Learning How To Speak Brazilian Portuguese: Basic Expressions

Learning how to speak Brazilian Portuguese was nothing short of challenging even though I speak Spanish.  The many Brazilian Portuguese basic expressions are quite similar to Spanish but most people don’t realize that Brazilians can understand the Spanish better than Spanish people can understand Brazilian.

In written form the words are nearly identical but the Portuguese accent is extremely difficult. Learning how to speak different languages is one of my hobbies.

As I have traveled to places like Ethiopia, Madagascar, India, and even Somalia, picking up local languages was extremely unique for me.

I would consider Brazilian Portuguese to be more difficult than even Arabic.

Learning languages as I travel has been straightforward and effortless. The feeling obtained by seeing a bright smile on the locals face when you are speaking their language is one of the great ways to get to know the local culture.

To learn how to speak Brazilian Portuguese and its basic expressions we have enlisted the Brazilian Hallie Berry to assist us.

Hope you enjoyed that.

The video above was taken in northern Brazil near the small town of Jericoacoara.  The city lies a few hours away from Fortaleza.  Here you will find two gorgeous fresh water lagoons that is reminiscent of paradise in the Caribbean or in Asia.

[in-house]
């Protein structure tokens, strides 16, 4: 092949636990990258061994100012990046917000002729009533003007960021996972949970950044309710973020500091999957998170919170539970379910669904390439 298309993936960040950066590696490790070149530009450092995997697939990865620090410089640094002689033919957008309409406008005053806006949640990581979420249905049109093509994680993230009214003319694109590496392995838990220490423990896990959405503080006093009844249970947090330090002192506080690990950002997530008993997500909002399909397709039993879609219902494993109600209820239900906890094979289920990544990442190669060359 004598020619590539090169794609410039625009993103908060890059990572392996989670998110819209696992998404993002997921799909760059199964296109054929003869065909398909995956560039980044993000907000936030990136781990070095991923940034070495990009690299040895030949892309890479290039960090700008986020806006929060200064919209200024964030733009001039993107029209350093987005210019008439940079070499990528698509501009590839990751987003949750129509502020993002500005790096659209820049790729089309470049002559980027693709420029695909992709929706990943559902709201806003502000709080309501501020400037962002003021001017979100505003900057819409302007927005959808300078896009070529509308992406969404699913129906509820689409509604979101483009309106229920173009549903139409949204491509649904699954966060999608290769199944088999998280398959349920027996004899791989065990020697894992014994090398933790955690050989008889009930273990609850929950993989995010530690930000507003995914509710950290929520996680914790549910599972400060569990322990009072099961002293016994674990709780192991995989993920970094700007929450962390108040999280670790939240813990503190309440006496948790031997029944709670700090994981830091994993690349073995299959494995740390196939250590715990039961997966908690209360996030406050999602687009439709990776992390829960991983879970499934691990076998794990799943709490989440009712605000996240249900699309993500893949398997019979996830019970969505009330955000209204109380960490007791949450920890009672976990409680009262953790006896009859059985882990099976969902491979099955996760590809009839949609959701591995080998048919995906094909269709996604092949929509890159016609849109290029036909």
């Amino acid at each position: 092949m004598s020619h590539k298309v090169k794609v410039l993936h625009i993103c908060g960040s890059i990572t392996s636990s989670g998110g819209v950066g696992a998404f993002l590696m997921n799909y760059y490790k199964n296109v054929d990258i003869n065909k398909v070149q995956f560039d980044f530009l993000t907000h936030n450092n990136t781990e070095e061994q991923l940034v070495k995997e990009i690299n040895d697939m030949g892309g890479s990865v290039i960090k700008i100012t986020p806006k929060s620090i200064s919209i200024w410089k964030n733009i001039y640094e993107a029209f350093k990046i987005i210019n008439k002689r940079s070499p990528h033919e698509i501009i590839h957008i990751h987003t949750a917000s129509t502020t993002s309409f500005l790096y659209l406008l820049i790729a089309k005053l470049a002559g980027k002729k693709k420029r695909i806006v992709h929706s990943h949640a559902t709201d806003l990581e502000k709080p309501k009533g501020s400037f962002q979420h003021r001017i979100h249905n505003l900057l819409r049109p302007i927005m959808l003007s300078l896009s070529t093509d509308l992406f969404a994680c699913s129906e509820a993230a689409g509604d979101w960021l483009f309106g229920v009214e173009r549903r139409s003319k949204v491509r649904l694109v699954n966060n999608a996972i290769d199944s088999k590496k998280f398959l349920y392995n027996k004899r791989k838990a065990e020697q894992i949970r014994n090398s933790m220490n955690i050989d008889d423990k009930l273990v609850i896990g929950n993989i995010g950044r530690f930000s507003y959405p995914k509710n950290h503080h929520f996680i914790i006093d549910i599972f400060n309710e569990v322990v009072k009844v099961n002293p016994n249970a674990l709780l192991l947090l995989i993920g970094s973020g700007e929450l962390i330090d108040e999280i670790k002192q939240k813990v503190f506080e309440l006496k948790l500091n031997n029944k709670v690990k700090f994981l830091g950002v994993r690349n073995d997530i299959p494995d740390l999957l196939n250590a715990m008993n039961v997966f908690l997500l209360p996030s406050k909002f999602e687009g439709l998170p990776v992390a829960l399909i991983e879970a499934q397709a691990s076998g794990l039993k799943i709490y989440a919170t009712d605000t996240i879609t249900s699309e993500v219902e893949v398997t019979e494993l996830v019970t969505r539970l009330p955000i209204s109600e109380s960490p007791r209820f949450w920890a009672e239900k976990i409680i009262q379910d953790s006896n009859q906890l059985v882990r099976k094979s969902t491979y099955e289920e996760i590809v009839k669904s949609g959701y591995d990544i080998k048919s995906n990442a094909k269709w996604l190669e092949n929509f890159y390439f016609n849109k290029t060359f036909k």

It is one of the most unique destinations that I visited while living in Brazil and I would highly recommend a visit to the small beach town.

Once acclimated to the life in Rio de Janeiro I did start to get accustomed to the local accents and began to speak a bit of Portuguese. As with many languages around the world there are many different variations of Brazilians Portuguese depending on what region you visit.

The people of Rio de Janeiro are known as Cariocas. They speak with a “sh” accent similar to the Spanish spoken in Buenos Aires. To give you an example if you wanted to say I speak Portuguese it would be the following:

Eu falo Portuguese

Local Cariocas would instead pronounce it like this:

Eu falo Portuguesh

There is also a significant amount of slang used similar to American English (video below is full basic expression video – different from above)

  • Bom Dia – Good Morning:
    • Pronounced – Bomb Geea
  • Boa Tarde – Good Afternoon
    • Pronounced – Bow Ah Tahgge
  • Boa noite –  Good evening! / Good night!
    • Pronounced – Bow Ah No Eech
  • Oi – Hello
    • Pronounced – Oh Ee
  • Bem-vindo – Welcome
    • Pronounced – Behm Veendo
  • Licença – Excuse Me
    • Pronounced – Lee Cents Ee ah
  • Por favor – Please
    • Pronounced – Poh fah voh (similar to Spanish
  • Tudo Bom/Tudo Bem – Everything alright, Whats up
    • Pronounced – Too doh Bomb/Too doh behm
  • Qual é seu nome? – Whats your name
    • Pronounced – Quawl Eh Sou Nomee


  1. Hey, good job with the underwater video. I don’t know about Hallie Berry though, she looks more like the type who’d show up in Mike In Brazil…
    Keep up the good work and interesting videos!

  2. Thank you so much for this.
    My name is Mike and I have been to Brazil twice already and just returned for 3rd time for a total of 3 months ( staying 6 months this time). I have struggled to learn Portuguese and find it far harder then Spanish or French. When I return from Barbados on Sept 1 I am enrolling in classes. ( My Girlfriend here in Brazil has never traveled out of Brazil and 8 days in there would a good intro to an English speaking Country.) Upon hearing that a well traveled person say Portuguese is difficult makes me feel less like an idiot…

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